Watch the ceremonial guard change at Buckingham Palace – Buckingham Palace, home to the Queen of England, is a fascinating sight and, at 11:30 am, the changing of the guards happens. If you want to check out the palace, admission is 37 GBP, with discounts available for seniors, students, groups, and families. (It’s a bit too expensive for me so I just enjoy the free grounds!)
Tower of London – Here you can see the crown jewels of England, the typical beefeater guards, and check out where England’s most famous prisoners were held. It’s expensive to visit, though, at about 25 GBP and lines are long so plan ahead.
Liverpool – Liverpool has spectacular museums, but the real reason to come here is for the music, or more specifically, for The Beatles. Besides the music, Liverpool has a rich history and fun pubs, so don’t sell it short.
Cornwall – Cornwall is like mini-New England, and coming here makes you see why English settlers felt at home in the new world. Just like New England, Cornwall has rolling hills, beautiful lakes, small towns, wonderful hiking trails, great food and even a winery. It’s one of my favorite places in England.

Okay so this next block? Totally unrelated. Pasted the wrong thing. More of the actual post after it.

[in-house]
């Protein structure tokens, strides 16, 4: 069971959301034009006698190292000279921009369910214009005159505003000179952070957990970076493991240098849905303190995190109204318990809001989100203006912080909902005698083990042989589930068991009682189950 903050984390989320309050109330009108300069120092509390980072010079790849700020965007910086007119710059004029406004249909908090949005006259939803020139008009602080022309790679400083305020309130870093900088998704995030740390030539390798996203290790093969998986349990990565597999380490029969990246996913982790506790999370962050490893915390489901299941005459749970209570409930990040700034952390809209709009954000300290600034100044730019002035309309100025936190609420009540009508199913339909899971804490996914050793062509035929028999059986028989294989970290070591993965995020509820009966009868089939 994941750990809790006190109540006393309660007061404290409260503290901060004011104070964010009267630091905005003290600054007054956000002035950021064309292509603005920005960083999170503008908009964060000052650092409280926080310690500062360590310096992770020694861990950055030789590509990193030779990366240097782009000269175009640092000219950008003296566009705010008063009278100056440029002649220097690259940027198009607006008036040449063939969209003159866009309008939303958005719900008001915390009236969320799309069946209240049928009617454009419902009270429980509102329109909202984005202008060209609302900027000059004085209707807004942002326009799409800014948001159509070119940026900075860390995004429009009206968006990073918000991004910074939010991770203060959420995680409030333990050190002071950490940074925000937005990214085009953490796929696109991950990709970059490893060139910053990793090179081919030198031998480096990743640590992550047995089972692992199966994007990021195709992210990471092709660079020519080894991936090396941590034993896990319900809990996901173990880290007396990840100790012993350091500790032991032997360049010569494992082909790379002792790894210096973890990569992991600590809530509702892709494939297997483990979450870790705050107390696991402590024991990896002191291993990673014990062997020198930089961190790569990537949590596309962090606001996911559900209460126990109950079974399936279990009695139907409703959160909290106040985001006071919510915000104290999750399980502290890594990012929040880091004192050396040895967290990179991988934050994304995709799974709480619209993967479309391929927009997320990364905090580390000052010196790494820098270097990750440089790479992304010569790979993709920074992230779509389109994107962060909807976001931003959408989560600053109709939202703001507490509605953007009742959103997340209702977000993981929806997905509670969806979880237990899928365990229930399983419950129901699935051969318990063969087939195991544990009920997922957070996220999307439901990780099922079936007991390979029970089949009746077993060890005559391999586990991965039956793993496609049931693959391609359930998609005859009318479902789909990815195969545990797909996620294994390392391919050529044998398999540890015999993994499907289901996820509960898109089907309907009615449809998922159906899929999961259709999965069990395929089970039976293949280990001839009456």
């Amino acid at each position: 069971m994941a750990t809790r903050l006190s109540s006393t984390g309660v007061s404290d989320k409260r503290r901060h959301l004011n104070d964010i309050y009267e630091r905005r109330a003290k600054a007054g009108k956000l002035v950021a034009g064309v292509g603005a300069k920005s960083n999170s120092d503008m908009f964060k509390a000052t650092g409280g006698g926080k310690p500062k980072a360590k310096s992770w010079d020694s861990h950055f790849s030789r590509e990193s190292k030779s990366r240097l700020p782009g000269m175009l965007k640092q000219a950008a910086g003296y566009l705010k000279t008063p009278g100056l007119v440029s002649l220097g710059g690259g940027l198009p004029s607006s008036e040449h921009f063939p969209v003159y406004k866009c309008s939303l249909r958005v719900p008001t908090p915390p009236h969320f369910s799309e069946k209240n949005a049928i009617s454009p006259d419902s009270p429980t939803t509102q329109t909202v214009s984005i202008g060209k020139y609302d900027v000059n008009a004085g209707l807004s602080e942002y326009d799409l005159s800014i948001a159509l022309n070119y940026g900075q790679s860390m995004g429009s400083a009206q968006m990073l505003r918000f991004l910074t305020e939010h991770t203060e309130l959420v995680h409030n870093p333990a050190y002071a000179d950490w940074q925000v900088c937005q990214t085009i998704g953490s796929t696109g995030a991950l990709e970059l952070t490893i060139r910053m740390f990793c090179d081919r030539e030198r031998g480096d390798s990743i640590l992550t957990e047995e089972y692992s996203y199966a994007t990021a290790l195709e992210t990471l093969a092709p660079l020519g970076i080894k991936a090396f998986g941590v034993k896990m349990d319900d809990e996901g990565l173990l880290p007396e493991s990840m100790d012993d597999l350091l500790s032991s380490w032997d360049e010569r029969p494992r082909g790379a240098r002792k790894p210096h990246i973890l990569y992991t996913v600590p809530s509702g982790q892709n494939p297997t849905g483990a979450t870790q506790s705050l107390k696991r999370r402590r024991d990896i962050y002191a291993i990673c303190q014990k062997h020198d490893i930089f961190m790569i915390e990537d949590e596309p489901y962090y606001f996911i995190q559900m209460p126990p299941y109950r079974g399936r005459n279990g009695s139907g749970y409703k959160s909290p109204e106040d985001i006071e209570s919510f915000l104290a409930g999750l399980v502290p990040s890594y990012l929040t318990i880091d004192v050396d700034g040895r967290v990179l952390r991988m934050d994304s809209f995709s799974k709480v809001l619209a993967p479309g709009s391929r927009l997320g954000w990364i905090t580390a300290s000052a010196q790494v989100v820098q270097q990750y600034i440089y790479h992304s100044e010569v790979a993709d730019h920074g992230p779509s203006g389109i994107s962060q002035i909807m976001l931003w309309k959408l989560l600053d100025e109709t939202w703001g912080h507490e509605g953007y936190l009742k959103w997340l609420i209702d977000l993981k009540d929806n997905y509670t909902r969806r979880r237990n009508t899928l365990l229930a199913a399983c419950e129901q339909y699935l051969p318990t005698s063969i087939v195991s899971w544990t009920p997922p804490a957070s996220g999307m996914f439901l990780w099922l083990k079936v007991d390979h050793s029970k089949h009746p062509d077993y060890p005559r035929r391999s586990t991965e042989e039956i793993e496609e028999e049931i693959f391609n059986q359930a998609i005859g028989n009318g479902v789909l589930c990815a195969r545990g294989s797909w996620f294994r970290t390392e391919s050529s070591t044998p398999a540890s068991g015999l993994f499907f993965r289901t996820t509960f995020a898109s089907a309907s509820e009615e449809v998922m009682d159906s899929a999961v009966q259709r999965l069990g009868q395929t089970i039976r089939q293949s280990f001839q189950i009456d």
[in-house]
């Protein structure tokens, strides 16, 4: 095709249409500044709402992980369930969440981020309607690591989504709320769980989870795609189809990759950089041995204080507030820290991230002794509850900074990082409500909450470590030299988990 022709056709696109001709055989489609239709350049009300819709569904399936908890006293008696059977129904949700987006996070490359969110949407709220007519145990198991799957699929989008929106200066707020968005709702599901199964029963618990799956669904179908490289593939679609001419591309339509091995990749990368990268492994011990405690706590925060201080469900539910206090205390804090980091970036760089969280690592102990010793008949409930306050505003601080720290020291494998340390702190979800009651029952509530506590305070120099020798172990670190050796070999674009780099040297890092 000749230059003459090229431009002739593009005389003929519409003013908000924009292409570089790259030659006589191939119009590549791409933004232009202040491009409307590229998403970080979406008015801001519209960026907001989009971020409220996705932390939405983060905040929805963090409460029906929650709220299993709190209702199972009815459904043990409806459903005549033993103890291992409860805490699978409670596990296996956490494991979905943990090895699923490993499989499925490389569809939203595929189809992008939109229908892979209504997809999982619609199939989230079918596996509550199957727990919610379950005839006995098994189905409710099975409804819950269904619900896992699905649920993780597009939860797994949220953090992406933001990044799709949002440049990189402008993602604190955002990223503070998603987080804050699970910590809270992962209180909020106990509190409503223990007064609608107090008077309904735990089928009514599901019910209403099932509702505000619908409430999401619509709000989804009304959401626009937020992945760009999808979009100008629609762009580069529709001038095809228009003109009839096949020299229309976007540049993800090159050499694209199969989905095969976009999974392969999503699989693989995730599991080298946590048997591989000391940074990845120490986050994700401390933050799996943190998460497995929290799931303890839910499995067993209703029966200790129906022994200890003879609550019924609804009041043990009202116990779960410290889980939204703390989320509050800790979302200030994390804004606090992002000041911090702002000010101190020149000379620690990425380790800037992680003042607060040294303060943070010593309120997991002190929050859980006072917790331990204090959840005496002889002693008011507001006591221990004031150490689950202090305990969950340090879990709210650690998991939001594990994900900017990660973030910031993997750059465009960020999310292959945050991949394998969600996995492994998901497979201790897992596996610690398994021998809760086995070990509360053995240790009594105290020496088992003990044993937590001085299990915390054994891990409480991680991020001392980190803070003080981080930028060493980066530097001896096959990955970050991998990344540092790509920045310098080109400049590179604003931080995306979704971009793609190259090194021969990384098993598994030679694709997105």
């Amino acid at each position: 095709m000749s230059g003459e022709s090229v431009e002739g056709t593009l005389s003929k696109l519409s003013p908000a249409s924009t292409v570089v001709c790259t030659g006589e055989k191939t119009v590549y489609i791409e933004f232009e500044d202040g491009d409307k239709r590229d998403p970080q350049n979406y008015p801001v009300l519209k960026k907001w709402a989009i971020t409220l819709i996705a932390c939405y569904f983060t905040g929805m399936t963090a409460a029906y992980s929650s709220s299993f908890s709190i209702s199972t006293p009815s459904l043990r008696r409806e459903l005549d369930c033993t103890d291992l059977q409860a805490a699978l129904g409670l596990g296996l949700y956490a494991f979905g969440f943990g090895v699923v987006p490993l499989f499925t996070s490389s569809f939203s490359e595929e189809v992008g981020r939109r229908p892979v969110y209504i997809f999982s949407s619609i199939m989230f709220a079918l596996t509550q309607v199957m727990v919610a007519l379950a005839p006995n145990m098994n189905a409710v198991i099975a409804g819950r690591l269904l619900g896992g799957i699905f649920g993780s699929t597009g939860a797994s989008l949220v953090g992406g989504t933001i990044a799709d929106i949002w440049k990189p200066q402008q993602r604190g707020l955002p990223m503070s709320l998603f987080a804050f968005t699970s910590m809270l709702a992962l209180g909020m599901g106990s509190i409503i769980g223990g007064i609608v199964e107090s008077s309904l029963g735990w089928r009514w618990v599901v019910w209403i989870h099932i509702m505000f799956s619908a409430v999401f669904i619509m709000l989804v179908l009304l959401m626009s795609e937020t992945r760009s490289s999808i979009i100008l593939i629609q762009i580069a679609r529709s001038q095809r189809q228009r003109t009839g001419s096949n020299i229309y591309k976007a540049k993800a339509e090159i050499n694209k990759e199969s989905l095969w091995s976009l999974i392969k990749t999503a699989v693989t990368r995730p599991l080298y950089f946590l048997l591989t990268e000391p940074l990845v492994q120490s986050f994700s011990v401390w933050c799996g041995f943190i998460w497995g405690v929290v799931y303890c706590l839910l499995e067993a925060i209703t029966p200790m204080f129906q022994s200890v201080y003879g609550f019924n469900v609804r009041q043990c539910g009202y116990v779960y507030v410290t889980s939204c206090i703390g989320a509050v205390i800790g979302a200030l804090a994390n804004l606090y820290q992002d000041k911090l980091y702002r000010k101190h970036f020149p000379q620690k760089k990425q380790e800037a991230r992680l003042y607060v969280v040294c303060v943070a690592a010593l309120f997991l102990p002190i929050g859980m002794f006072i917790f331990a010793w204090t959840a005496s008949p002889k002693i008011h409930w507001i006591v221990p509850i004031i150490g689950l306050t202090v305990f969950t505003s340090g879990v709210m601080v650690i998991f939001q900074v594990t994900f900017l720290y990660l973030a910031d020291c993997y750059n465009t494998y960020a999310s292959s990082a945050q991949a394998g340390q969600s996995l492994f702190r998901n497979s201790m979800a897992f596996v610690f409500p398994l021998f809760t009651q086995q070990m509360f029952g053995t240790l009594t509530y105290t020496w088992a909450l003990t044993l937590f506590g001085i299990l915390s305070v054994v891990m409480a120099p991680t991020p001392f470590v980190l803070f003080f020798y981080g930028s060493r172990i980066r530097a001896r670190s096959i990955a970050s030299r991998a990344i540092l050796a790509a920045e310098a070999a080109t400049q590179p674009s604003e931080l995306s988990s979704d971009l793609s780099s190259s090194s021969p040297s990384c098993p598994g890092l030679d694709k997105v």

Chatsworth House – Located in Derbyshire, this amazing home was originally built in 1549 for the Duke and Duchess of Devonshire. While there are many beautiful houses and castles throughout the UK, this is one of the most astonishing. There are also a stunning garden and farmyard to walk around.
Stonehenge – Stonehenge, located in Salisbury, is one of the oldest man-made structures in the world (it dates back to 2,500 B.C.!). You can’t go up to the stones anymore, but it’s quite a fascinating site, especially since we still have very little idea how they dragged the stones there. The audio tour is definitely worth getting so you can get some historical context to the stones.